Chunks of work should be small enough to be done in about a couple of days. It is crucial to keep yourself motivated and avoid burnout.

If architecture is done properly you should be able to easily add an modify parts of the engine/game without affecting multiple others (otherwise start with some refactoring :).


1) As everybody says: YES (I'd even say, rent a cheap online one)

2) Keep a simple list or if your project grows big and you get beta testers, install Mantis Bug Tracker

3) I don't know, but I'll tell you how I'm doing it: Develop the least interresting and/or hardest things first. Repeat until everything is done. That way development just gets funnier and easier (and you won't hit that problem you just can't solve too late if ever that would happen).


Thanks for asking this question. This is exactly what I am doing currently.

1) Version control: It is must. Right now, I am maintaining manual backup. It is useful atleast when something which was working great has suddenly throwing errors (or not functioning as expected). I compare versions and often find silly mistakes (mostly commenting something)

2) I created a word document and listed all the feature my game going to have in a categorical order and with multi level indents listing sub features (and client/server related or what ever is applicable).

3) After the list I got (which wont be complete usually, keeps get something added to it) I think of my game flow and hightlight all the points which are necessary for me to make the game running and start doing them. I mark yellow meaning work in progress. green when completed. orange to indicate tobe improved or has some known bugs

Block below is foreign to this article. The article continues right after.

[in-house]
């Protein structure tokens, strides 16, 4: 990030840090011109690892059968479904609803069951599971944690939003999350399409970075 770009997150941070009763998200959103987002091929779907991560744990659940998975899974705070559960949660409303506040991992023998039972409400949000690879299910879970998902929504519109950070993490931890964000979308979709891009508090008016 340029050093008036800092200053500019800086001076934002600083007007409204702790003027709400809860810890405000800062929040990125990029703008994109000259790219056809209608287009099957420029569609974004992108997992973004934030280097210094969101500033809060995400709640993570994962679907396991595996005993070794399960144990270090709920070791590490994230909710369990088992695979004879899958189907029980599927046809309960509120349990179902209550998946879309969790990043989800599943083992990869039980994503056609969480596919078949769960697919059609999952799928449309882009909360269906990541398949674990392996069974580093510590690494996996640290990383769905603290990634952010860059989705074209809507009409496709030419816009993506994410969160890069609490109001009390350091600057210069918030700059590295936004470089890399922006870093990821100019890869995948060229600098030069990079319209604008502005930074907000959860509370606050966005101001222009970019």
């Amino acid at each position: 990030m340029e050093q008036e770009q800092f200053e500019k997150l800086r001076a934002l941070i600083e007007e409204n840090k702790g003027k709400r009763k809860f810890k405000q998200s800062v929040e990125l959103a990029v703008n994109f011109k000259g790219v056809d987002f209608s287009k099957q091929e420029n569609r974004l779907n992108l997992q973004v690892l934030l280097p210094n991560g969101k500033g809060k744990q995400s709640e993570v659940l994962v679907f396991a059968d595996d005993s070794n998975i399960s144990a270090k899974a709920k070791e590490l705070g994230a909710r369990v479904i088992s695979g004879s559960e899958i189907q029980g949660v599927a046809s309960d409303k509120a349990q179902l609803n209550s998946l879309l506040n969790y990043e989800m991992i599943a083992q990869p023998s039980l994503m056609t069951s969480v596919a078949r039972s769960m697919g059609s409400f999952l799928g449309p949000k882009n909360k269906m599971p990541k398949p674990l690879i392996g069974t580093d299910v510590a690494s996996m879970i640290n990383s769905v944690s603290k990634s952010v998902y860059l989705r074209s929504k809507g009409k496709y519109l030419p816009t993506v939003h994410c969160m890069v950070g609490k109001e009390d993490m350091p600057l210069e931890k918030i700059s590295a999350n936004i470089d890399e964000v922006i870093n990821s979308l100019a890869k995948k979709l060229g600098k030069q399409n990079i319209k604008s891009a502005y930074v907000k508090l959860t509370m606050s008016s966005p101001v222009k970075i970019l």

hope this helps


1.) It is worth using version control for any project. Even very small ones if you already know how to use one. I have used Subversion for years on Linux and Windows with TortoiseSVN. Even when making a small (<500 line) project I'll create a repository for it so I can undo changes, track what I was doing if I abandon the project for a while, etc.

2.) Depends on how large the project is going to be. If you're planning to play-test with a team and distribute, it is probably worth having a bug tracking system. I'm currently working solo (although I have an artist) on a project that is over 20k lines, and I just keep my to-do list in a text file that is also in my SVN repository. Although I don't exactly have a need to share it with others just yet, so not having bug tracking fits my needs for now. I wouldn't worry about it until there is a need. The worst that can happen is you'll have to enter whatever bugs you've already written down and remove/revise the ones you fixed. When you start losing mental track of your notes, get a bug tracker.

3.) Plot it out on paper. Start with what you want your finished game to be, write down the gist of it. Then break it down into what it will take to make it: collision detection? network code? types of players and monsters? class hierarchies? Work backward from your vision so that you get a clear idea of how to build it from the ground up. I presume you're using an object oriented language. The most crucial step in starting off would be getting those class hierarchies set up in a sensible way. Try your damnedest to have absolutely no multiple inheritance (although sometimes it's unavoidable), plot out the class relationships in a diagram editor (I use Dia), etc. Basic principals go a long way in avoiding headaches later.

  • \$\begingroup\$ Note: TortoiseSVN is a Windows-only client for Subversion. \$\endgroup\$
    – zeroth
    Commented Mar 8, 2013 at 19:58